Ideas for Exercise #7:
1. I narrowed the "living room" down to one wall. I don't know how your living room looks, but for most homeschoolers, the living room has many items to describe, including at least one *million* books! Describing one wall in our house was more than enough. So the first thing Reid did was choose the area he would be describing (south wall of the living room).
2. He listed all major items along that wall (a numbered list of 8 pieces of furniture or structures such as windows). We skipped dozens of miscellaneous items. (I originally panicked, & making the decision to just include 8 items made a world of difference in my brain!) He left plenty of space on the page after each numbered item, to add more info later.
3. After each item on the list, he wrote its color(s). We worked for a while on that, because he didn't really have the vocabulary (or interest) to describe off-white/beige, & many of the items in our living room are varying shades of this. He didn't necessarily absorb a lot of new vocabulary, but had an intro.
1. After each item on the list & its color(s), he added its material(s). This took a little discussion, but we came up with wood, glass, plastic, metal, fabric, or paint.
Most items had 2-3 main materials to include (rarely would he understand *all* the materials that make up a picture or a window or a chair). And at his age, he said "fabric cover" or "dark wood" but not much more. At first I worked on this with him, showing him that "fabric cover" could refer to many different textures and softnesses, etc., but decided it might take many days (!), so I saved that work for something else (describing the placement, see below). I think an older student would spend more time on describing the materials -- and so 8 items would still be enough!
1. Time to add the "placement" info. We started with a quick sketch -- which might help some kids but didn't add anything to Reid's understanding of how to write. (Drawing a map of the house is a big assignment later in WS, so it can wait, anyways.)
2. For his first draft he could only come up with a short paragraph, but this showed me what he was thinking. Reid had a hard time knowing how to write about placement. He insisted that just saying "south wall" was perfectly clear.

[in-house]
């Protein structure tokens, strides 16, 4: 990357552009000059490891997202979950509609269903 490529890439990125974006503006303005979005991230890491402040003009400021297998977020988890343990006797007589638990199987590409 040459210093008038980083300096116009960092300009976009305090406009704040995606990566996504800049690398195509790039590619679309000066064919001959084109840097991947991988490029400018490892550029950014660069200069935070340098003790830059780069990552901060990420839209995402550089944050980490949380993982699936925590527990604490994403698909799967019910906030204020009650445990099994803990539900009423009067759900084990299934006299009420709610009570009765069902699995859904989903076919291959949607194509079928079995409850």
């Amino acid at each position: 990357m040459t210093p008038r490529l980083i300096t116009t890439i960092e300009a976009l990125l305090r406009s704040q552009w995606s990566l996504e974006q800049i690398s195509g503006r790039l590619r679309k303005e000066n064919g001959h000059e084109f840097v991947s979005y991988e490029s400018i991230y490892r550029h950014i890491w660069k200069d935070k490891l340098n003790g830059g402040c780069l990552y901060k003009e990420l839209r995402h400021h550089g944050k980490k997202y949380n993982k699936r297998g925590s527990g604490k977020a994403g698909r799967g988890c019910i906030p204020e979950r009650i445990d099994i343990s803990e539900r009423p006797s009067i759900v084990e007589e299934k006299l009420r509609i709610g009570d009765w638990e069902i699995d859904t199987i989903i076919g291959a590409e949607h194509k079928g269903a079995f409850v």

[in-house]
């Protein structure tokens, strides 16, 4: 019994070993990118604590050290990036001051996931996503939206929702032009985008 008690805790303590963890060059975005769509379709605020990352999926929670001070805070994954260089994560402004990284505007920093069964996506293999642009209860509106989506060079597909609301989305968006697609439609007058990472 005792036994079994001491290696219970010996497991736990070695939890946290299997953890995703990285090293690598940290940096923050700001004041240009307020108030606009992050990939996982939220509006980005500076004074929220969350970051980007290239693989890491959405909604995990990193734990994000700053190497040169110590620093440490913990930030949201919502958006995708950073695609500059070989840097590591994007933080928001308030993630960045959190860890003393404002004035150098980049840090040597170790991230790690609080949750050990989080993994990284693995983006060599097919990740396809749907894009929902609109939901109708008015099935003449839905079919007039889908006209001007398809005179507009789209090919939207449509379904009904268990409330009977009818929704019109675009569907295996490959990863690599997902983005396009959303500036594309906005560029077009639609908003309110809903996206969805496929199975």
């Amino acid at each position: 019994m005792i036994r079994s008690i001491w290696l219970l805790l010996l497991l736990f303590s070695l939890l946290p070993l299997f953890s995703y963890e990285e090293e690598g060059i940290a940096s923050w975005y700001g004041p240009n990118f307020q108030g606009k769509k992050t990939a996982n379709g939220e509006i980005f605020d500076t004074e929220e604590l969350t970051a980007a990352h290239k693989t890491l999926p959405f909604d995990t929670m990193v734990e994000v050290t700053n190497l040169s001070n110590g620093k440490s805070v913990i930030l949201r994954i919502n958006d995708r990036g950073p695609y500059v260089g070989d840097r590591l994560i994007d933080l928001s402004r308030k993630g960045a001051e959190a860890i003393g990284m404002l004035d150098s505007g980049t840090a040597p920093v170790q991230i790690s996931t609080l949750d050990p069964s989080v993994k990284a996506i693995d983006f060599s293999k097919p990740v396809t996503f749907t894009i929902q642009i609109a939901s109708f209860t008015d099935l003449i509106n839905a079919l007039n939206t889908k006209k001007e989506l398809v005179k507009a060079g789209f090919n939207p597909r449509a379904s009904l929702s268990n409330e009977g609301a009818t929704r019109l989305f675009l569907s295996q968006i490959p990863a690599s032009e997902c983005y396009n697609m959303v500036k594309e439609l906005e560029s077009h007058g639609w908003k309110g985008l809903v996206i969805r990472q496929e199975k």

3. So it helped to use a marker board, and for me to pretend I was an alien. Was all the furniture in a pile, or stacked on top of each other? Were pictures grouped or spread out; above windows, beside windows, or covering up windows?
Note: He continued with his original list of 8 items, now adding a description of their placement. I guess this step was the major focus for me.
1. He typed up a more thorough paragraph describing placement. After my alien impersonation last time, Reid over-emphasized things like how many inches or feet, and where it was in relation to the floor & wall. That's okay, at least he's experimenting with some new description.
1. I read it back to him (reading it aloud to someone else would have been even better), hoping it would help him realize when placement was not clear. He did add some things as we went along.
1. The placement description was joined with all the other info about each item. He created one list of 8 items, but each item was now a paragraph (a short paragraph because he was a 3rd grader). Here is part of his 3rd grade result for Lesson 7 (grammar errors & all)!
- The South Wall of my Living Room
1. On the floor at the far east side is where my end table is. It is darkish brown and is made of wood 'n glass.
2. On the wall over the end table is where my window is. The color is beige (curtains) and is made of glass, wood, metal, fabric, and plastic.
3. Moving west from my end table is my couch, which my couch's back is about a foot away from the south wall. The color is off white and has a cover covering it all.
...8. And my wall is behind everything :o) and it has no wall paper. It is not behind the windows though it is "around" the windows and it is beige and of course, it is made of sheet rock and is painted beige.
2. Note that we had left out two of the steps completely -- the "kinds of pieces" (how many couches, chairs, etc., is already obvious) and "what they're used for" (which seems either too obvious when there is just one use or too complicated when the item has innumerable uses).